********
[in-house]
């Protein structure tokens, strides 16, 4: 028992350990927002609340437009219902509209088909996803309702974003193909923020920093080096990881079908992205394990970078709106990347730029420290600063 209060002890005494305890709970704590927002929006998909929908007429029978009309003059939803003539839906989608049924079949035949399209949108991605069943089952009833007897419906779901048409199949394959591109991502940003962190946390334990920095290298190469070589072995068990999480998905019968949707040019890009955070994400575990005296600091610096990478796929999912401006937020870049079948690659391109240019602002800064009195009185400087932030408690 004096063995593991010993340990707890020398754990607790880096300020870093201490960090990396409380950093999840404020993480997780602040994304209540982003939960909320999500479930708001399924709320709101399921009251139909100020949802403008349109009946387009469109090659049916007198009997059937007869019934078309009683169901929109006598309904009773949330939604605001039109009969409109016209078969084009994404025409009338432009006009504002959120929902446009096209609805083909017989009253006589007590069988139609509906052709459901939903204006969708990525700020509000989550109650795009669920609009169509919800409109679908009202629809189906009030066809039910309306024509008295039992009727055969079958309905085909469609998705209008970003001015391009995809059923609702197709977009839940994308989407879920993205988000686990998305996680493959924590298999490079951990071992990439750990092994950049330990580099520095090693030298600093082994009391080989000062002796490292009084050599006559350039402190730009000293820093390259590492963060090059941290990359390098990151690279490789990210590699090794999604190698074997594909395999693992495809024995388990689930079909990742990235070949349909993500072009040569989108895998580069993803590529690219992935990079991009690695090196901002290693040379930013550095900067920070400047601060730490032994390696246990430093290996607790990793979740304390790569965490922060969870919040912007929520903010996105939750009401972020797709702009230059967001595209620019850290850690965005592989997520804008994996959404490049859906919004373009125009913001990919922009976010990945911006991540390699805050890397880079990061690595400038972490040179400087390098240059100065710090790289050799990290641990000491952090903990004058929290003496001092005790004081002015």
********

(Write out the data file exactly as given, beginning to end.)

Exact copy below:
[in-house]
């Protein structure tokens, strides 16, 4: 028992350990927002609340437009219902509209088909996803309702974003193909923020920093080096990881079908992205394990970078709106990347730029420290600063 209060002890005494305890709970704590927002929006998909929908007429029978009309003059939803003539839906989608049924079949035949399209949108991605069943089952009833007897419906779901048409199949394959591109991502940003962190946390334990920095290298190469070589072995068990999480998905019968949707040019890009955070994400575990005296600091610096990478796929999912401006937020870049079948690659391109240019602002800064009195009185400087932030408690 004096063995593991010993340990707890020398754990607790880096300020870093201490960090990396409380950093999840404020993480997780602040994304209540982003939960909320999500479930708001399924709320709101399921009251139909100020949802403008349109009946387009469109090659049916007198009997059937007869019934078309009683169901929109006598309904009773949330939604605001039109009969409109016209078969084009994404025409009338432009006009504002959120929902446009096209609805083909017989009253006589007590069988139609509906052709459901939903204006969708990525700020509000989550109650795009669920609009169509919800409109679908009202629809189906009030066809039910309306024509008295039992009727055969079958309905085909469609998705209008970003001015391009995809059923609702197709977009839940994308989407879920993205988000686990998305996680493959924590298999490079951990071992990439750990092994950049330990580099520095090693030298600093082994009391080989000062002796490292009084050599006559350039402190730009000293820093390259590492963060090059941290990359390098990151690279490789990210590699090794999604190698074997594909395999693992495809024995388990689930079909990742990235070949349909993500072009040569989108895998580069993803590529690219992935990079991009690695090196901002290693040379930013550095900067920070400047601060730490032994390696246990430093290996607790990793979740304390790569965490922060969870919040912007929520903010996105939750009401972020797709702009230059967001595209620019850290850690965005592989997520804008994996959404490049859906919004373009125009913001990919922009976010990945911006991540390699805050890397880079990061690595400038972490040179400087390098240059100065710090790289050799990290641990000491952090903990004058929290003496001092005790004081002015």